Stories have been told for almost two millennia about the Virgin Mary and the miracles she has performed for the faithful who call upon her name. One of the most important collections of such folktales is the body of almost 700 Ethiopian Marian miracles, written from the 1300s through the 1900s, in the ancient African language of Gəˁəz (also known as classical Ethiopic). These tales, called the Täˀammərä Maryam (The Miracles of Mary), are central to the daily life of 50 million Ethiopians and Eritreans and of special interest at Princeton University, which has in its Firestone Library one of the largest and finest collection of Ethiopic Manuscripts, and Marian miracle manuscripts, anywhere in the world outside of Ethiopia.Wendy Laura Belcher, professor of African literature in the departments of Comparative Literature and African American Studies, has been studying the Täˀammərä Maryam for some time, ever since she and the Ethiopian priest and scholar Qesis Melaku Terefe catalogued many of the Princeton Gəˁəz manuscripts over the summer of 2009. At her request, in spring 2018, the Library began digitizing its Gəˁəz manuscripts; prioritizing the Täˀammərä Maryam, which are now all digitized and online in Digital PUL. This is causing a surge of global interest, as well as demand for better data about them.
Belcher is now designing a database that will collect and collate information about these hundreds of tales across hundreds of manuscripts. As the principal investigator of the Princeton Ethiopian Miracles of Mary (PEMM) project, Belcher aims to create a resource that will allow researchers around the world to explore the ways that these African tales evolved across regions, languages, and periods.
Belcher’s initial work on the digital project was supported during the 2018-19 academic year by Dataset Curation and Public Humanities Grants from the CDH. In the coming academic year, the PEMM’s next phase will be supported by our new Research Partnership Grant. Primary support for this project comes from a “Global Initiative” grant from the Humanities Council at Princeton University, supported by the David A. Gardner ‘69 fund for innovation in the humanities. The CDH Development and Design Team will work with Belcher to create a robust data structure to store and connect the data, and will collaborate on building the project’s preliminary web interface and several data visualizations.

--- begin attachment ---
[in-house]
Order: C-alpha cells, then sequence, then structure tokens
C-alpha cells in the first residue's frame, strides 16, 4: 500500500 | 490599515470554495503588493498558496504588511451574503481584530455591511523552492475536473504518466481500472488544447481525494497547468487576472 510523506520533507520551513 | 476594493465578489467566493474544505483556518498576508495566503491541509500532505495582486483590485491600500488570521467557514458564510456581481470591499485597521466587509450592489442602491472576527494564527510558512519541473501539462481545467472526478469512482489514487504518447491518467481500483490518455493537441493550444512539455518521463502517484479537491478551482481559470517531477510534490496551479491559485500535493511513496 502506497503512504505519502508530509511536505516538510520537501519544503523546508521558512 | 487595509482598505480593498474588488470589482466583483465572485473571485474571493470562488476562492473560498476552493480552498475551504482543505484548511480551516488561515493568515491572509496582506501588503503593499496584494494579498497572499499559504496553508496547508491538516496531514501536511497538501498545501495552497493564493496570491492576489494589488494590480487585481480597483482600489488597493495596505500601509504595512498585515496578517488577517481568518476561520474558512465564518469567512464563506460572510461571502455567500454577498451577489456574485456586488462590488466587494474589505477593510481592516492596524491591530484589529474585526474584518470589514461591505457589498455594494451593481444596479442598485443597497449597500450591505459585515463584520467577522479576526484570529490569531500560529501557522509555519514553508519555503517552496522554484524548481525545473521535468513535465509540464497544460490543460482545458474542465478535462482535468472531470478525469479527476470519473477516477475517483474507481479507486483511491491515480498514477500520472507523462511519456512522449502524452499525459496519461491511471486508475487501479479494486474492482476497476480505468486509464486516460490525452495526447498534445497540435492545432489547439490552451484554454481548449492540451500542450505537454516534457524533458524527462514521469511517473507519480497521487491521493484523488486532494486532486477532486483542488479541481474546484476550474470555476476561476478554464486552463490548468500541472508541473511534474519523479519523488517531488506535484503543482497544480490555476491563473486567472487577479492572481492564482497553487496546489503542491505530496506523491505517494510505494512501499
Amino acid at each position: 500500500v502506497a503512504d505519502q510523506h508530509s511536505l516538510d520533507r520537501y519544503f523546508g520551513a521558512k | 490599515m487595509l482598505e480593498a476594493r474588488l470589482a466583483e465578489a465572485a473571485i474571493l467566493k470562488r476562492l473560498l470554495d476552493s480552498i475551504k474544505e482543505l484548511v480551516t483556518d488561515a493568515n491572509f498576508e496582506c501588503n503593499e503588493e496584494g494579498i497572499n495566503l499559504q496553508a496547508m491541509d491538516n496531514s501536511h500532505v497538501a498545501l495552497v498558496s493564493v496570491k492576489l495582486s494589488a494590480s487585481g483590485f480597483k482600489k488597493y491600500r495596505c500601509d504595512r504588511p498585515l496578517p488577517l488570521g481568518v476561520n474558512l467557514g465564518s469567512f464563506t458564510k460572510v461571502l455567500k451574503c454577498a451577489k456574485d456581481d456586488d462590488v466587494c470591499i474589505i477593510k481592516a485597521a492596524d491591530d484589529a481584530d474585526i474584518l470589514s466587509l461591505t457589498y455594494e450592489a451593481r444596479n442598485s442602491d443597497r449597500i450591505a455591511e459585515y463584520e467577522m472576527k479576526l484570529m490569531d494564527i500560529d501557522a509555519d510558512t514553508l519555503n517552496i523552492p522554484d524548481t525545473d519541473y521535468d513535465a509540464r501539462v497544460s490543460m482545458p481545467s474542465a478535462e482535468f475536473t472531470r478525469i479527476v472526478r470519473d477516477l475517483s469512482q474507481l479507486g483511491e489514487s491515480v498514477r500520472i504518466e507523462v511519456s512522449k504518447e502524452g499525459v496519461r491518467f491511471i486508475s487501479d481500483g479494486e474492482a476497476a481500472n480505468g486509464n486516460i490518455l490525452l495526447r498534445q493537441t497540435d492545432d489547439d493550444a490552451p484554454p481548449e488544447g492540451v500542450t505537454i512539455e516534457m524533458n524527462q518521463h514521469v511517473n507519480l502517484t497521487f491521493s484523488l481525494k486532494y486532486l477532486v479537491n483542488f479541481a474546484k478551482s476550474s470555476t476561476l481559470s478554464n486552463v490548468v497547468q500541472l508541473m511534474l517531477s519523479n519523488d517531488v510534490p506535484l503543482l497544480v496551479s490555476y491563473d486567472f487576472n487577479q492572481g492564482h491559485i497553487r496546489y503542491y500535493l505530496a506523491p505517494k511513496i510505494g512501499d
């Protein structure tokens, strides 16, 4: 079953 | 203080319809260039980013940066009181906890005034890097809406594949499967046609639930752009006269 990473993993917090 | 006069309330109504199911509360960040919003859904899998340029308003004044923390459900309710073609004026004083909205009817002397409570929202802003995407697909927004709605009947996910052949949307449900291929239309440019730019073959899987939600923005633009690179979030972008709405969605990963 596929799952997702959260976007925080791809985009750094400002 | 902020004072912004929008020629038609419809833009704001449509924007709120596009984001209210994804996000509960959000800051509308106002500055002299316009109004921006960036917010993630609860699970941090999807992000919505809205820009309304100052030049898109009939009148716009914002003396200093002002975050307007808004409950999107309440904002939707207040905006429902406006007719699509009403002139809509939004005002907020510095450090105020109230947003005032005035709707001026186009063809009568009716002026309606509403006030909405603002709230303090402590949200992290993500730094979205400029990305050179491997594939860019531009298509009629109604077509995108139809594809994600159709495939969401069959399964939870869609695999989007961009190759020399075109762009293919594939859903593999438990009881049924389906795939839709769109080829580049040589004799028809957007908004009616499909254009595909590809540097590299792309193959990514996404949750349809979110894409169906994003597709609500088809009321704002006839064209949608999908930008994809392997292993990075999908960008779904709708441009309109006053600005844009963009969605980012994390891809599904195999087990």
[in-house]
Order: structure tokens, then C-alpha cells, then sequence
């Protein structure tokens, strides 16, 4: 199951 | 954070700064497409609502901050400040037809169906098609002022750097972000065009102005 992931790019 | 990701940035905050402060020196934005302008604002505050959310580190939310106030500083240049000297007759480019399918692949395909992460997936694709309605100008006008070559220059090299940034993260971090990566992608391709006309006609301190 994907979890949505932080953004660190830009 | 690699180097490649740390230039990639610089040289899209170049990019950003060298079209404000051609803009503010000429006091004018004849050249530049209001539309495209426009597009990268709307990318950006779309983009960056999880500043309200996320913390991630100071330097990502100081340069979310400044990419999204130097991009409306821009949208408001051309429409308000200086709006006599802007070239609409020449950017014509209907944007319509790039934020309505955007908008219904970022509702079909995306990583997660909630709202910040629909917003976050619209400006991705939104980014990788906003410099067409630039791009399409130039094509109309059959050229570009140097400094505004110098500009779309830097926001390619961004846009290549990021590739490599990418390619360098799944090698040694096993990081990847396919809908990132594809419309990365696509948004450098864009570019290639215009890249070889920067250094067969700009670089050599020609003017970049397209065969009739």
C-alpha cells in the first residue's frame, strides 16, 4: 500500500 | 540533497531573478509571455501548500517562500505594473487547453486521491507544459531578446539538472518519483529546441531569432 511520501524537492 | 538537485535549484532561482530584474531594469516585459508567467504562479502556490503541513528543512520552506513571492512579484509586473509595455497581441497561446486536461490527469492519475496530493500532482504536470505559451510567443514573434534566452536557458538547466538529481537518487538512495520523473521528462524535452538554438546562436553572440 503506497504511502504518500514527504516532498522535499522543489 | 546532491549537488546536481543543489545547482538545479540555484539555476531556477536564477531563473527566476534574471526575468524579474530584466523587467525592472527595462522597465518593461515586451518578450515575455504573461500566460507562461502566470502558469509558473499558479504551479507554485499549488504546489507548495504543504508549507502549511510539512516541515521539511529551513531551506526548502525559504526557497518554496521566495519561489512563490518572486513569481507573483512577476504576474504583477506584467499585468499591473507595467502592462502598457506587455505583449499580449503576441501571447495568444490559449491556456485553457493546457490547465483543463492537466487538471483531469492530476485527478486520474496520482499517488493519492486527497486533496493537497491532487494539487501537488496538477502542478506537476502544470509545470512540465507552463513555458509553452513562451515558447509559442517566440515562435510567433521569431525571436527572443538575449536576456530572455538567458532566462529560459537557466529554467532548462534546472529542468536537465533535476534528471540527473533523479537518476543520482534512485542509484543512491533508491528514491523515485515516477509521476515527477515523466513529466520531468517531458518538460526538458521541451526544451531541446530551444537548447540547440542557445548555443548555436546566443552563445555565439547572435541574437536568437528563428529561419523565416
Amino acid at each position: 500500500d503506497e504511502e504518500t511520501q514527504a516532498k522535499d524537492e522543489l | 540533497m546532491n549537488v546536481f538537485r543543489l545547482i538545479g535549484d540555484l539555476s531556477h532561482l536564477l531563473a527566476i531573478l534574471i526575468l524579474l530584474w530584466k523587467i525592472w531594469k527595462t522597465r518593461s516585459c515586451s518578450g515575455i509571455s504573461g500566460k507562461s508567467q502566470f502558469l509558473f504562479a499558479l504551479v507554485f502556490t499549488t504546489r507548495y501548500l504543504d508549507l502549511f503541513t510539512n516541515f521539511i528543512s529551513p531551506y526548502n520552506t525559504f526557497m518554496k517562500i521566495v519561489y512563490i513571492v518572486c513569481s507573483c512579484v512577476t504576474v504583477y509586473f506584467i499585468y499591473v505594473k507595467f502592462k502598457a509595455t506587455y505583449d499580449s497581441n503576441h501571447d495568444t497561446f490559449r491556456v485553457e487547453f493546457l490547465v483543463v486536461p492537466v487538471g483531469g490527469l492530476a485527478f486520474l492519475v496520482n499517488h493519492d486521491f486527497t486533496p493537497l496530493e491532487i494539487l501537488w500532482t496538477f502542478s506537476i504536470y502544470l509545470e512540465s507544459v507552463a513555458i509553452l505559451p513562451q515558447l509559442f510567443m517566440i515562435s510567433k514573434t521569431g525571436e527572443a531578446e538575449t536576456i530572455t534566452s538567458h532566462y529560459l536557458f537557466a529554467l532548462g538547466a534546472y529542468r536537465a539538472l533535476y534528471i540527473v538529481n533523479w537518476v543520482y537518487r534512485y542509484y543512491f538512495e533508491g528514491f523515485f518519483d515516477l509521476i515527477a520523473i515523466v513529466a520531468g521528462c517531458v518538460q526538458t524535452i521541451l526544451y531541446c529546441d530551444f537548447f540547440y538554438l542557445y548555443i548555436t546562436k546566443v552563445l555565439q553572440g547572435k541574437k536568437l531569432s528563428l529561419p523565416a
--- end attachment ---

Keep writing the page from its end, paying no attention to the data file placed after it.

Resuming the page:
In the year to come, Prof. Belcher and a team of graduate and undergraduate research assistants will catalog and enter data about this vital corpus of African folktales, enabling computational analysis on their dating, origin, provenance, themes, recensions, translations, sources, placement, and diachronic change. They will clean, correlate, transcribe, translate, document, and make accessible a range of information about this corpus of texts. One challenge is that the data will use Latin letters with many diacritics (about 20 Unicode characters, like ə, ṭ, ṣ, ś, ä, ə, w, ḍ, ǧ, ḥ, ḫ, ḵ, č, ñ), as well as over 300 Ethiopic fidəl characters (also available in Unicode, like ወ፣ቀ፣ም፣ት).
The Täˀammərä Maryam is one of the most important African archives of texts and yet such basic information is lacking; as a result, scholars can authoritatively state almost nothing about it. These stories are central not only to the ancient church liturgy of Ethiopia, but to the daily felt and religious life of millions in Ethiopia and the diaspora. Once completed, the PEMM database will be open access and, if possible, designed in a format that allows for community contributions and crowd-sourced translations. In addition to scholars, members of the Ethiopian community around the world will be able to participate in constructing this database of an essential part of the Ethiopian patrimony.